dsc_0356Finally, one afternoon, Kate and I strolled down to Busan beach for a very pleasant afternoon on the sand. If you’re in town, it’s a great place to visit and very clean.

The beach is apparently popular, but was quiet when we were there.

You know that thing where girls jump and try to get captured mid-flight? You see it everywhere.

dsc_0218Also in Busan I noticed that, like many other parts of the world I’ve been in, there are Turks selling Turkish food. I love kebabs, so this is a good thing, obviously. This chap was doing a few nifty tricks with ice cream.

So after all that little lot, it was off to be properly DownUnda – a trip to Australia for three weeks. I like kangaroos and don’t mind snakes, but what about spiders? Could I avoid their hairy clutches? Find out next time.

SOTM World Tour – Japan

Thursday, December 12th, 2013

DSC_0279Our arrival in the land of the rising sun was delayed a little after the China Eastern Airways plane we were on broke down in Kunming.

This left us stranded for 24 hours in China, but the airline put us up overnight and a day later than planned, we were in Tokyo, baby.

Japan quickly became one of my favourite countries, and Tokyo one of my favourite cities. There, I’ve said it. The landscape is everything you expect it to be – Bladerunner without the pollution or missing simulants.

DSC_0039The environment is spotless – while you frequently struggle to find a bin, you’ll find it harder to spot discarded rubbish in the street. Just doesn’t happen. I recall being in Seoul and seeing a young guy there toss his cigarette packet wrapper into the road, and thinking how that would never happen in Japan.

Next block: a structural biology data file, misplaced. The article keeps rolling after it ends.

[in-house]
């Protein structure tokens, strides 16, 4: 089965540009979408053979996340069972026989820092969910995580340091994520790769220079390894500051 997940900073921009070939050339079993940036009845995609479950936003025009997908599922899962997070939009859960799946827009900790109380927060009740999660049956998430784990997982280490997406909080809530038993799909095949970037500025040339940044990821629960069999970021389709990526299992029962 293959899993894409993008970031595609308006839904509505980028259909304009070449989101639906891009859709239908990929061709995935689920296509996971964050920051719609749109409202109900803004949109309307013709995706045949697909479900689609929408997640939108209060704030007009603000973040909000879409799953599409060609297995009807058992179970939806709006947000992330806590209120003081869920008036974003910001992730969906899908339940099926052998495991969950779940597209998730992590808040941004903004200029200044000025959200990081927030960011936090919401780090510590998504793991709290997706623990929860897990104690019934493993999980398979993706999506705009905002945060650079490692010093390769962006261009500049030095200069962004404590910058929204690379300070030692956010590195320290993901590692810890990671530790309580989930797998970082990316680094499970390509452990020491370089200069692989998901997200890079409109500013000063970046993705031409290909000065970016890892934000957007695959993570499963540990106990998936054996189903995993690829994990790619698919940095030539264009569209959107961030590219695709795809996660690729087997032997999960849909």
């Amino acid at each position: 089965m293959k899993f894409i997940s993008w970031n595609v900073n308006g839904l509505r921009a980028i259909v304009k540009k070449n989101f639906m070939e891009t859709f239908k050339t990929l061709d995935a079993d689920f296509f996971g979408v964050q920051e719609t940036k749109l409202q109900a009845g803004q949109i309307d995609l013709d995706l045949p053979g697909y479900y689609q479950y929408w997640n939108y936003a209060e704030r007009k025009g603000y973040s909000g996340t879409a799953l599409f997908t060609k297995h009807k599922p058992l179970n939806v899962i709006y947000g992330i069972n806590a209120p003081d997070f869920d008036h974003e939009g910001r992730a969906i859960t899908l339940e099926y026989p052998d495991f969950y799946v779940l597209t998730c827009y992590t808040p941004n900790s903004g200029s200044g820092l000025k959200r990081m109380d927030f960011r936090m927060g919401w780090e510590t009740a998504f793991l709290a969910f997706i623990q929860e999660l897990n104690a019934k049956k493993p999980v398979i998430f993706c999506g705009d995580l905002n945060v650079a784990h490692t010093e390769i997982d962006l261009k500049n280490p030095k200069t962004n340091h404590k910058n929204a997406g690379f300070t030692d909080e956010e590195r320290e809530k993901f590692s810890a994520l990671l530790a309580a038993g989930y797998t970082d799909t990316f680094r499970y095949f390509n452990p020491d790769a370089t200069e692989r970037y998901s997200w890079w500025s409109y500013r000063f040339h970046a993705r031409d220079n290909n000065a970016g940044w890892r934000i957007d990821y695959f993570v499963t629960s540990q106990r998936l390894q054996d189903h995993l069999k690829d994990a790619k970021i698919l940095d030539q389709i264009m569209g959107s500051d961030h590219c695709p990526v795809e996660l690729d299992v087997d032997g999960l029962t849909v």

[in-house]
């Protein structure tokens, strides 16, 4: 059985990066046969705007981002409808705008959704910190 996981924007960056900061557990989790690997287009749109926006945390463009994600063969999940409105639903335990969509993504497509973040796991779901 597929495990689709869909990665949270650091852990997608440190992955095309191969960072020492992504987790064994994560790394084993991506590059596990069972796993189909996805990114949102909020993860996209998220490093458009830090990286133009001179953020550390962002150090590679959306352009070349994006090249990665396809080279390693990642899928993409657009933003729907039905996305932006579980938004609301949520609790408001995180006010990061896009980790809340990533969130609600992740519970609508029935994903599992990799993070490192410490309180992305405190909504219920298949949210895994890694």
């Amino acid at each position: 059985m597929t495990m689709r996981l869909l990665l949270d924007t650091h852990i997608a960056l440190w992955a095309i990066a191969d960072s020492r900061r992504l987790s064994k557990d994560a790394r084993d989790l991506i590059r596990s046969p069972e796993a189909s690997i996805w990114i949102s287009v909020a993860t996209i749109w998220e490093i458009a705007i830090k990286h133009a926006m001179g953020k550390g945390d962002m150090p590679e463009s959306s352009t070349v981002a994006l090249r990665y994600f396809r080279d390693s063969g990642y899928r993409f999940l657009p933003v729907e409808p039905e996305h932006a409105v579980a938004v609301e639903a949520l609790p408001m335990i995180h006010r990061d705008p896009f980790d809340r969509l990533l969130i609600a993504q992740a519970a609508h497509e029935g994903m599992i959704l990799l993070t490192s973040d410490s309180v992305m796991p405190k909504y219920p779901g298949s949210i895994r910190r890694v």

Also, people there bow. A lot. I mean, really often. If you buy something from a convenience store, the chap might well bow to you. There were department stores we popped into and there would be a fellow by the door, greeting us in Japanese and bowing. Seemed to be the main part of his job.

The society is as painstakingly polite as you expect it to be. And it’s also not massively tall – hence I banged my noggin every day I was there. On doors, buses, trains, roofs. Once I drew blood and saw stars, I cracked it that hard on a door-closing mechanism. No wonder I don’t have any hair.

One of the highlights of the city is the fascinating Shibuya crossing, a series of giant zebra-coloured paths in the beating heart of Tokyo, mimicked by the recently revamped crossing at Oxford Circus in London.

DSC_0248If you want to people watch as they scurry from one side of the thundering traffic to the other, then this is the place to be.

DSC_0057Just around the corner we had incredibly tasty noodles in soup, and the chap serving us agreed to pose for me. I really like this image, not least because I was keen to capture his wellies and feel like I got something of his personality in the shot as well.

DSC_0319Kate and I were both quickly taken with the amount of vending machines dotted about the place – while we disappointingly didn’t see any knickers on sale, which I’m told is true but never managed to verify for myself, there were drinks available everywhere.

In the record heat that Japan was experiencing during our stay, those easily available beverages came as both a relief and necessity.

DSC_0004After a few days we popped over to Kyoto on a train which cost more than many of the flights we’ve taken so far on this trip. Eye-watering.